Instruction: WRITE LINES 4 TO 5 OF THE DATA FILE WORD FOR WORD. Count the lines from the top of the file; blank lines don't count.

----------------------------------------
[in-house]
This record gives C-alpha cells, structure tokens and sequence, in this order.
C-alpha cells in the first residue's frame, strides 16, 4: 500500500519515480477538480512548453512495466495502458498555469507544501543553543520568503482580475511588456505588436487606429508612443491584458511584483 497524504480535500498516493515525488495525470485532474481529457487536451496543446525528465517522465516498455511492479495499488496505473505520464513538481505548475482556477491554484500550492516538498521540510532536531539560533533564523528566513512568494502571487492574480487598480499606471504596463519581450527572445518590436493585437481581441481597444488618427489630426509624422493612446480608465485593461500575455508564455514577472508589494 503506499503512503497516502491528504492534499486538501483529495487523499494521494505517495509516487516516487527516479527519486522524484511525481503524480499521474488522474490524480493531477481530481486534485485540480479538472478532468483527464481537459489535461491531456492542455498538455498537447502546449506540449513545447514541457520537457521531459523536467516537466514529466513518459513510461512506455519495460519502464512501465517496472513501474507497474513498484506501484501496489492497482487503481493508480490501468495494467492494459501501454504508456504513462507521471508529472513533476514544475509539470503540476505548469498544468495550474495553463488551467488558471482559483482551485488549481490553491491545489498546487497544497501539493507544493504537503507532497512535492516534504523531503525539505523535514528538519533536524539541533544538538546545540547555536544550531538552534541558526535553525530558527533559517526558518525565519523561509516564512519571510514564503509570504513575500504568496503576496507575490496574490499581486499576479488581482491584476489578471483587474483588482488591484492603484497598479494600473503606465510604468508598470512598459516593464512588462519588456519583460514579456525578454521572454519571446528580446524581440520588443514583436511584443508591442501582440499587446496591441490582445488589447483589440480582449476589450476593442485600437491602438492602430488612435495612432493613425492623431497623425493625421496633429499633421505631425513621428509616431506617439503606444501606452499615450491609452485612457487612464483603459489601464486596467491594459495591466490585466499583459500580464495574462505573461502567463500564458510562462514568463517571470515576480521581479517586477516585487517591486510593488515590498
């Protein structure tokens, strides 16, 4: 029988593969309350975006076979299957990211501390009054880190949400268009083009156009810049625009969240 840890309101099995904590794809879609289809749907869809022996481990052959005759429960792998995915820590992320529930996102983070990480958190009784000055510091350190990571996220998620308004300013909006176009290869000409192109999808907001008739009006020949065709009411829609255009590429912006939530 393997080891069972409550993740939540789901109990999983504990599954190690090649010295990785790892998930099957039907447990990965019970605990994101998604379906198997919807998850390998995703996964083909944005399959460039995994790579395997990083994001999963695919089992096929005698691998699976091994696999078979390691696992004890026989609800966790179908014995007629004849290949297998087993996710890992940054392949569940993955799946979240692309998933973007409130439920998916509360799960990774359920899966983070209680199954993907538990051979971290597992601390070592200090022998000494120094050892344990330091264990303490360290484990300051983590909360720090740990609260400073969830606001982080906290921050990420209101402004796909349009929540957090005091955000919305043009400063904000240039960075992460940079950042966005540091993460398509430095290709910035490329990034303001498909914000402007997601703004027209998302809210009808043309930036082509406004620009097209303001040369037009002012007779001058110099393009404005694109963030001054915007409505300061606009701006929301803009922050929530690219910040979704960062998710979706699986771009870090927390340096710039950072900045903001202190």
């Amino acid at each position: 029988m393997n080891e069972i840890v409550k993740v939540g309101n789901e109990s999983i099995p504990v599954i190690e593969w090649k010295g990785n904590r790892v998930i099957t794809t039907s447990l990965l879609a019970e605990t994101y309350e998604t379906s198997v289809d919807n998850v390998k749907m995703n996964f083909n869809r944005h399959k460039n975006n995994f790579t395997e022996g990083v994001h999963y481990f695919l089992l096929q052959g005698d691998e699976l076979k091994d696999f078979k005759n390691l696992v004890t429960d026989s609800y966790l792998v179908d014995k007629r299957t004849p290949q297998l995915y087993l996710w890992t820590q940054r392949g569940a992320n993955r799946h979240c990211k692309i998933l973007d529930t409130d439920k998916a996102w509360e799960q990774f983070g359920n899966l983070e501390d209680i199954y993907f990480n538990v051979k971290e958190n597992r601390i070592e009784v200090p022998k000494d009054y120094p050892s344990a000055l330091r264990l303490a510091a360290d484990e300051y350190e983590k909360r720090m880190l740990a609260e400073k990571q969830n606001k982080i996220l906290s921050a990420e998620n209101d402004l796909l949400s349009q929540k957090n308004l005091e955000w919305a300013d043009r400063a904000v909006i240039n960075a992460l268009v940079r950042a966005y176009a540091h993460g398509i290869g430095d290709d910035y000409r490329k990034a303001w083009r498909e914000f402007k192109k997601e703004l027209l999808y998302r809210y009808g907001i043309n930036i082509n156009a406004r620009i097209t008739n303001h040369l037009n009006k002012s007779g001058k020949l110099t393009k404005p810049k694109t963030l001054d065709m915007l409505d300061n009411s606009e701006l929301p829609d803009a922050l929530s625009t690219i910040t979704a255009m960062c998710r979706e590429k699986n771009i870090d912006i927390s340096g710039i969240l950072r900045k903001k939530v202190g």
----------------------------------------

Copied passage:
């Protein structure tokens, strides 16, 4: 029988593969309350975006076979299957990211501390009054880190949400268009083009156009810049625009969240 840890309101099995904590794809879609289809749907869809022996481990052959005759429960792998995915820590992320529930996102983070990480958190009784000055510091350190990571996220998620308004300013909006176009290869000409192109999808907001008739009006020949065709009411829609255009590429912006939530 393997080891069972409550993740939540789901109990999983504990599954190690090649010295990785790892998930099957039907447990990965019970605990994101998604379906198997919807998850390998995703996964083909944005399959460039995994790579395997990083994001999963695919089992096929005698691998699976091994696999078979390691696992004890026989609800966790179908014995007629004849290949297998087993996710890992940054392949569940993955799946979240692309998933973007409130439920998916509360799960990774359920899966983070209680199954993907538990051979971290597992601390070592200090022998000494120094050892344990330091264990303490360290484990300051983590909360720090740990609260400073969830606001982080906290921050990420209101402004796909349009929540957090005091955000919305043009400063904000240039960075992460940079950042966005540091993460398509430095290709910035490329990034303001498909914000402007997601703004027209998302809210009808043309930036082509406004620009097209303001040369037009002012007779001058110099393009404005694109963030001054915007409505300061606009701006929301803009922050929530690219910040979704960062998710979706699986771009870090927390340096710039950072900045903001202190």
């Amino acid at each position: 029988m393997n080891e069972i840890v409550k993740v939540g309101n789901e109990s999983i099995p504990v599954i190690e593969w090649k010295g990785n904590r790892v998930i099957t794809t039907s447990l990965l879609a019970e605990t994101y309350e998604t379906s198997v289809d919807n998850v390998k749907m995703n996964f083909n869809r944005h399959k460039n975006n995994f790579t395997e022996g990083v994001h999963y481990f695919l089992l096929q052959g005698d691998e699976l076979k091994d696999f078979k005759n390691l696992v004890t429960d026989s609800y966790l792998v179908d014995k007629r299957t004849p290949q297998l995915y087993l996710w890992t820590q940054r392949g569940a992320n993955r799946h979240c990211k692309i998933l973007d529930t409130d439920k998916a996102w509360e799960q990774f983070g359920n899966l983070e501390d209680i199954y993907f990480n538990v051979k971290e958190n597992r601390i070592e009784v200090p022998k000494d009054y120094p050892s344990a000055l330091r264990l303490a510091a360290d484990e300051y350190e983590k909360r720090m880190l740990a609260e400073k990571q969830n606001k982080i996220l906290s921050a990420e998620n209101d402004l796909l949400s349009q929540k957090n308004l005091e955000w919305a300013d043009r400063a904000v909006i240039n960075a992460l268009v940079r950042a966005y176009a540091h993460g398509i290869g430095d290709d910035y000409r490329k990034a303001w083009r498909e914000f402007k192109k997601e703004l027209l999808y998302r809210y009808g907001i043309n930036i082509n156009a406004r620009i097209t008739n303001h040369l037009n009006k002012s007779g001058k020949l110099t393009k404005p810049k694109t963030l001054d065709m915007l409505d300061n009411s606009e701006l929301p829609d803009a922050l929530s625009t690219i910040t979704a255009m960062c998710r979706e590429k699986n771009i870090d912006i927390s340096g710039i969240l950072r900045k903001k939530v202190g």